As I’ve mentioned before, harmonizing these passages is a little tough. One question is whether Judas participated in the first communion. Luke seems to imply so, while the other gospel writers seem to say Judas didn’t. It’s just my opinion, but I don’t believe Judas was there, and that Luke for whatever reason didn’t keep things in chronological order.
At any rate, in these passages, Jesus dealt with his betrayer Judas. There are some interesting things to note here. While it was John who sat on one side of Jesus (assuming that he is “the one Jesus loved,” there seems to be a good chance that it was Judas that was on Jesus’ other side. It seems hard to believe that Jesus could say what he did to Judas without the others hearing unless this were so. Unlike most pictures you see of the Last Supper, Jesus and his disciples did not sit in chairs. They sat on couches. And when they reclined, they didn’t lean back, rather they leaned to the side, resting on their left elbow, right near the bosom of the person on their left. Thus it seems John was on Jesus’ right, and Judas on Jesus’ left.
Like I said before, to be seated next to Jesus at the table was an honor to the people there. And Jesus let Judas sit next to him. In short, he honored Judas.
Yet despite all of this, Jesus never fooled himself concerning Judas’ true nature. He told the disciples,
I tell you the truth, one of you is going to betray me. (John 13:21)
This of course, shocked all the disciples, and they started to ask Jesus one by one, “Is it I?” Judas himself asked “Surely not I, Rabbi?” (Matthew 26:25)
Perhaps Judas thought he had fooled Jesus. But Jesus whispered to him, “Yes, it is you.”
Imagine the look of shock that must have come on Judas’ face. He was totally exposed. Perhaps he was afraid that Jesus would now denounce him before his disciples and have him killed. At about that time, Peter nudged John and said, “Ask Jesus who he’s talking about.” (John 13:24)
When John did, Jesus replied, “It is the one to whom I will give this piece of bread when I have dipped it in the dish.” (John 13:26)
He then (in the eyes of the other disciples watching) honored Judas once again by offering a morsel of bread to Judas.
To everyone except John, they must have been thinking, “Wow, Judas is more special than we thought!”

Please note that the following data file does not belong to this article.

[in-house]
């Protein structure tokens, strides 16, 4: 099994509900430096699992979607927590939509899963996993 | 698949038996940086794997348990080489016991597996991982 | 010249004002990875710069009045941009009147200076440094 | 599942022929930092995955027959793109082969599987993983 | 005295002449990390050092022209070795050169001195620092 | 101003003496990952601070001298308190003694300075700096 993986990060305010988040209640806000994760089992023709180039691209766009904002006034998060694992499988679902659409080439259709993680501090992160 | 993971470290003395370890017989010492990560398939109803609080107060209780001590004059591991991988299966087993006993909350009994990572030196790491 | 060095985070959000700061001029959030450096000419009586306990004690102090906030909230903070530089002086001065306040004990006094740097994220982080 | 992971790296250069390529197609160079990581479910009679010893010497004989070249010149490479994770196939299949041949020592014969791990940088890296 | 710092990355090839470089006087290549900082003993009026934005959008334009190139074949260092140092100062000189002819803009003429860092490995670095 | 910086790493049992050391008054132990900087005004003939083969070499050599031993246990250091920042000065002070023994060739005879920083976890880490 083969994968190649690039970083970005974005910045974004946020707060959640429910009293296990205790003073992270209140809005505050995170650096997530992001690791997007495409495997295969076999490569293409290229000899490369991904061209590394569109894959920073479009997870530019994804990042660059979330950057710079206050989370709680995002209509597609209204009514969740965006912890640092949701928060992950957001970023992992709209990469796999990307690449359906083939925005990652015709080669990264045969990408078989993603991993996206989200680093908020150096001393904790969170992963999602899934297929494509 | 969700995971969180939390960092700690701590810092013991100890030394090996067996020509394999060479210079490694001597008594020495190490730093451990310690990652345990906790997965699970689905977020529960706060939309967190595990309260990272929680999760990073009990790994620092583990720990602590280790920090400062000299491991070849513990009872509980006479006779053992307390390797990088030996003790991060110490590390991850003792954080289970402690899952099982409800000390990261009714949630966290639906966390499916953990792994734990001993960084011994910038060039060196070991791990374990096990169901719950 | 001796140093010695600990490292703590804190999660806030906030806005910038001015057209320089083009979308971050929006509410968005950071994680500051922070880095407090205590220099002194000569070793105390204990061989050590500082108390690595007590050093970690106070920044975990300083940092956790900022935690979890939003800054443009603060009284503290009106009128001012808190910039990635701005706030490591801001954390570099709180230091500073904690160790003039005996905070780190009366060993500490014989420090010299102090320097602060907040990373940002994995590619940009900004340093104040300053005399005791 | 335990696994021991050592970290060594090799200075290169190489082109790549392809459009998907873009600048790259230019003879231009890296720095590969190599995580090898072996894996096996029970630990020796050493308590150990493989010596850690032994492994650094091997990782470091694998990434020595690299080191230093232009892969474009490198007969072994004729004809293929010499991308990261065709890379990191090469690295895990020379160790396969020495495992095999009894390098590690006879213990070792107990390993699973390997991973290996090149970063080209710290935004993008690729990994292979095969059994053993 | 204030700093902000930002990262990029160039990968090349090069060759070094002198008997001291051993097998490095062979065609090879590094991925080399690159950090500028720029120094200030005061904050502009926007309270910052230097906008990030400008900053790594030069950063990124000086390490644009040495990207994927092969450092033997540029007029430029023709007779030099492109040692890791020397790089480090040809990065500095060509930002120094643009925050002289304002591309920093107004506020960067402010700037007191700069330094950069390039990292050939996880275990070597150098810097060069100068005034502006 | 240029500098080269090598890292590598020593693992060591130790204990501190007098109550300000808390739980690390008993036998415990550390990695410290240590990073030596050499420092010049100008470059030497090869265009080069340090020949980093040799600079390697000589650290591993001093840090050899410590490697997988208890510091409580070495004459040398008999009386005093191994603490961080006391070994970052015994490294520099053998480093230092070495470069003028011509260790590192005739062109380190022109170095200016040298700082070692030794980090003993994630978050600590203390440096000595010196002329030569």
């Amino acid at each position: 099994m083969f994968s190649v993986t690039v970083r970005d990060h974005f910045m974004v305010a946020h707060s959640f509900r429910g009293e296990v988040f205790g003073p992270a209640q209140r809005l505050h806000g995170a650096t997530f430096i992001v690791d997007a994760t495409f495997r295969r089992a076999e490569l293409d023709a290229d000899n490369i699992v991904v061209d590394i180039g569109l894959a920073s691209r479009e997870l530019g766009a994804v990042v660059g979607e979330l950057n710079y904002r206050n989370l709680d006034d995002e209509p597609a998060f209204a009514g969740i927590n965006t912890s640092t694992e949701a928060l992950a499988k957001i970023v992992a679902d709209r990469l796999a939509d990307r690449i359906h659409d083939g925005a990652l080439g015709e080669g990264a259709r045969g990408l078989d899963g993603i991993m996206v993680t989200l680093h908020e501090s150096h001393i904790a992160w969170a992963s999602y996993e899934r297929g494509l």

Judas himself must have been wondering at all this honor that Jesus was bestowing upon him. Maybe he thought he had misunderstood Jesus. Then Jesus told him,
What you are about to do, do quickly. (John 13:27)
And Judas quickly realized that Jesus knew exactly what was in his heart. And he went to betray Jesus.
What can we learn from this? Two things.
There are people that will betray us. That will hurt us. And it is easy to get bitter against them. To dishonor them as they have dishonored us.
But just as Jesus honored his betrayer, we are to show the same kind of honor and respect to them.
At the same time, however, we should know exactly what kind of person they are. We should not deceive ourselves about what their nature. And we should protect ourselves from them.
When you look at the life of Jesus, he always did this. When people sought to kill him, he got out of there. The only time he didn’t was with Judas, and that was because it was his whole purpose to die. His time had finally come.
But God generally does not call us to submit to abuse from others if we don’t have to. Stay away. Keep your distance. And if that’s not possible for some reason, keep your armor up around them. The chances of them hurting you deeply is much less if you have not fooled yourself concerning their character.
That said, we are called to forgive them. And even more, to treat them with respect and honor. As Peter wrote,
Do not repay evil with evil or insult with insult, but with blessing, because to this you were called so that you may inherit a blessing. (I Peter 3:9)